You know what’s a great proxy indicator for a nation’s state of Development? Ferrywallahs! Yup, ferrywallahs (also, ‘feriwala’s). In case you don’t know what that is, let me explain.
In Bangladesh and possibly, the rest of the subcontinent, Ferrywallahs are door-to-door salesmen. Or street-peddlers. From what I remember of the 1980s, I can still conjure up a man – visibly hard-up and humbled – ferrying his thousand wares around the serpentine alleys and gulleys of Dhaka. This is the archetypical ferrywallah, ubiquitous, familiar, trustworthy, servile and grateful. The yoke would land on his shoulders from early in the morning. On either end he’d tie a basket or a cloth-bag to place his wares. If he’s not that affluent, he would heave a single, bamboo basket up on to his head and start the rounds. He knew to stick to a fixed route: you see, there was a honor-code dividing up the metropolis into chunks serviced by a specific set of ferrywallahs.
Walking up and down alleyways lined by unambitious buildings, yelling out a singsong description of his wares, he’d look to windows for a familiar face. And there were plenty. They’d beckon him through the window and ask to see his spoils. He knew the mothers and wives. He knew what color bangles they liked and what their financial dealings were like. He knew exactly when the brat from the blue, tin-shed house would start a tantrum demanding pickles. He knew for whom the young girl from 14/B kept buying stationery and wooden pencils.
There were, of course, types of street-peddlers. The boring, but most awaited, ones peddled gourds, spinach and radishes. The elite ones brought around salt-water sprinkled fish: carps, eels and catfish. Some ferrywallahs sold pink, spherical cotton-candies in glass-boxes. Some had balls of cheese and traditional flat-breads. Glass bangles, hair-ribbons and mirrors were the prime merchandize of others. Some would even drag in enormous, writhing beehives – freshly smoked and plucked from some tree in the southerly mangrove forests.
Whatever he was peddling, the one thing that no ferrywallah ever forgot was the measuring scale. Anything you bought, would be measured in front of your eyes. It would be done with a clan of iron weights, called batkharas. Each weight was a testament to the ferrywallah’s honesty and his compliance with Islamic Law that strictly forbids sellers from tinkering with weights and volumes.
I had some favorites among the ferrywallahs. Some offered triangular, savory pastries in glass boxes and fried-batter strips splattered with sugar, locally known as Kotkoti. The girls’ favorite was the pickle-seller, smelling of tamarind and syrup. My absolute favorite was the cheese-seller, who would invariably cut me a slice of his salted farmers’ cheese. I would sample from multiple balls, before finally delivering a verdict on the purchase.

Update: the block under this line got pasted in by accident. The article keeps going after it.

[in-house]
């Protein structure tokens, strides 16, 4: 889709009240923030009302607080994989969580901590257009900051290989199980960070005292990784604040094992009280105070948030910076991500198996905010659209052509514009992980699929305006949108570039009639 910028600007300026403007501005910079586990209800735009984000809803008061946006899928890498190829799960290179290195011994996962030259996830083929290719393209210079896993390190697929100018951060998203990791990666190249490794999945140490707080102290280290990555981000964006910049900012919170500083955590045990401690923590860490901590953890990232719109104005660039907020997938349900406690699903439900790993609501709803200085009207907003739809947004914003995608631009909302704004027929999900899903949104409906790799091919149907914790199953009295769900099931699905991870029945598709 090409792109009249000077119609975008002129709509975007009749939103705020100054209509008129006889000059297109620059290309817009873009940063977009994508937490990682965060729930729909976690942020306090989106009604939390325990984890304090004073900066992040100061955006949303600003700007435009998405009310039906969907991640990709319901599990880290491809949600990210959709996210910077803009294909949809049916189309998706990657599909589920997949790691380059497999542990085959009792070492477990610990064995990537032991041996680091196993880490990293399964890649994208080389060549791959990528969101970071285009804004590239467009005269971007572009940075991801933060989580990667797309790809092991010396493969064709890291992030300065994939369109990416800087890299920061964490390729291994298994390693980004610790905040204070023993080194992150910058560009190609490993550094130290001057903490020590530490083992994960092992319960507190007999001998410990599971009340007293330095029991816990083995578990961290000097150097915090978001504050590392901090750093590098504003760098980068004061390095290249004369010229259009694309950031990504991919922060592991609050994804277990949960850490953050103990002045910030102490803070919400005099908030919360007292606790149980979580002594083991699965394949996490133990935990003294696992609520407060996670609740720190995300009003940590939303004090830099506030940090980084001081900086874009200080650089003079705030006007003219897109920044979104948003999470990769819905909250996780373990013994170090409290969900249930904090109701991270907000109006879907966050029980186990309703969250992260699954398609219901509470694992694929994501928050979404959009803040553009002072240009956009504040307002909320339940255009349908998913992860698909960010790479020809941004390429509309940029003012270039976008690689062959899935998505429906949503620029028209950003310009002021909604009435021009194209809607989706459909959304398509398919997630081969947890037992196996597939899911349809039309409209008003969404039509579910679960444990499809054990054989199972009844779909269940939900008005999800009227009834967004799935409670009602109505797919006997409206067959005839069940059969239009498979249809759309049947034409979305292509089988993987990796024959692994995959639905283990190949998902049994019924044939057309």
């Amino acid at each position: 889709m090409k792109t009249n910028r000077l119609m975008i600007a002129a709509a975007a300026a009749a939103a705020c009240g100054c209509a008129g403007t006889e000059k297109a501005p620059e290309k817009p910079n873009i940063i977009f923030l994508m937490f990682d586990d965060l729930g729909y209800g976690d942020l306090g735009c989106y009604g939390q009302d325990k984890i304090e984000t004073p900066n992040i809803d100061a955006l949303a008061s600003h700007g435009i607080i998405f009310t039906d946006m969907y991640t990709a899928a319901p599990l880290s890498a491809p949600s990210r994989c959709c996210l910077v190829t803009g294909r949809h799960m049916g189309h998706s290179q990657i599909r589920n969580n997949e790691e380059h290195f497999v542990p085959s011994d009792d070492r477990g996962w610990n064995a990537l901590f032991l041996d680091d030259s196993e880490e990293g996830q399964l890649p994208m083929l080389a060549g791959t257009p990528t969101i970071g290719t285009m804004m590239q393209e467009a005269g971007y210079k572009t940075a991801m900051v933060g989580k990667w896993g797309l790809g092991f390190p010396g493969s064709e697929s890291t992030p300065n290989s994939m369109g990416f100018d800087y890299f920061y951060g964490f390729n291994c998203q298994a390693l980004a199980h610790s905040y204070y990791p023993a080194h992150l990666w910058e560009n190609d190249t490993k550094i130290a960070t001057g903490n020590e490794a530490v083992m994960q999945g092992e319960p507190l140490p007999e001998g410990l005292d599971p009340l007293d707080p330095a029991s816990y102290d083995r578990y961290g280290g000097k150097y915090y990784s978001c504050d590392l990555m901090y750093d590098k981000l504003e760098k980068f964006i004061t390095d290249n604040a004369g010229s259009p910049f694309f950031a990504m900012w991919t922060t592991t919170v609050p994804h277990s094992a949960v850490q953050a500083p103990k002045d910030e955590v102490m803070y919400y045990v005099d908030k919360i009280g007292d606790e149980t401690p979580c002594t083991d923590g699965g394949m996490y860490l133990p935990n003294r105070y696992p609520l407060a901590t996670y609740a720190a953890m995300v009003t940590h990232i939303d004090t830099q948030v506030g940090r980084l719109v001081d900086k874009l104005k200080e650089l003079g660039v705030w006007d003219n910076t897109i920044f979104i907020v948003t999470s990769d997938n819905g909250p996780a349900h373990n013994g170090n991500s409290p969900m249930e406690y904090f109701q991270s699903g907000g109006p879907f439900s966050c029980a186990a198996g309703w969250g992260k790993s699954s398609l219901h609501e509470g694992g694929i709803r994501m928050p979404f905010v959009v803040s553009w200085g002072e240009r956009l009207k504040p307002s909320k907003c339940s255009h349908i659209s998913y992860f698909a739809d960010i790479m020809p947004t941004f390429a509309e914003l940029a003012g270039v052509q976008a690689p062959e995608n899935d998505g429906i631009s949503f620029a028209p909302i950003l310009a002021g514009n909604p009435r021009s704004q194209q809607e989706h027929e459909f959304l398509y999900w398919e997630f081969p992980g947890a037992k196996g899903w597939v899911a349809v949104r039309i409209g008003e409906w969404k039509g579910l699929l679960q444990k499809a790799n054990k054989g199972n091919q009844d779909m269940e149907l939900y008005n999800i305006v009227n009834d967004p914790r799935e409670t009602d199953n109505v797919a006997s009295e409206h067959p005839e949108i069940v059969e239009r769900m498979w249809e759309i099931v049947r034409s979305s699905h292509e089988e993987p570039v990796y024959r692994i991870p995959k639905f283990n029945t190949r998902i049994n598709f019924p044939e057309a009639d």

Over time, regular ferrywallahs would become like extensions of a household – engaged in the affairs of the family, running errands, dropping children to school, sourcing items for the mistress, making demands of snacks or tea and becoming privy to domestic secrets. They’d sometimes take payment in old recyclable paper and weren’t shy to ask for a loan from the mistress / master of the house.
Ferrywallahs are by no means a dying breed. But they have certainly evolved. Those who do come around, don’t have time for little packets of pickle or cotton-candy (i.e. items priced as low as 10 cents). The margin just isn’t worth their while anymore. Bangladesh’s per capita income has almost reached US$1000. Now you need higher volume, greater margins to get ferrywallahs out of their homes.
They come with fish, chicken and calculators. Reassuring other patrons over cellphones, they insist that you buy in bulk and do it quickly. Not only do they not need loans from you, they will extend a line of credit to you. The ferrywallah of 2015 doesn’t have time for bargaining or small-talk. He has been well integrated into the rat-race. And it’s the trade that has turned more impersonal. Besides, security guards in urban apartment complexes don’t like allowing ferrywallahs inside the compound. There isn’t enough time or space for him and his baskets.
The economic standing of the ferrywallah has improved – they can afford to hold out for higher profits. They can follow route-maps and schedule visits. And that in its self is a functional indicator of how these people, from the demographic pyramid-base, have experienced economic growth. But what also becomes clear is that street-peddlers’ (and many other lowly professions’) social standing hasn’t come far. The stigma of going door-to-door peddling wares is still strong. Even in the case of an indispensable service.
The trade is facing serious competition: reinforcing the argument that the ferrywallahs’ service is a vital one. There are now online entrepreneurs promising to save you the trouble of dealing with busy, inconvenient ferrywallahs: just click on the items you want, enter quantities and you can pay cash on delivery. In a world that is increasingly inclined to avoid face-to-face interaction, the online option is gaining in popularity. As market transactions turn more and more impersonal and people increasingly choose to hide behind their screens, small trades like that of the ferrywallahs will be sorely missed. Perhaps it is a longing for a bygone time.
Perhaps it is a hunger for human interactions.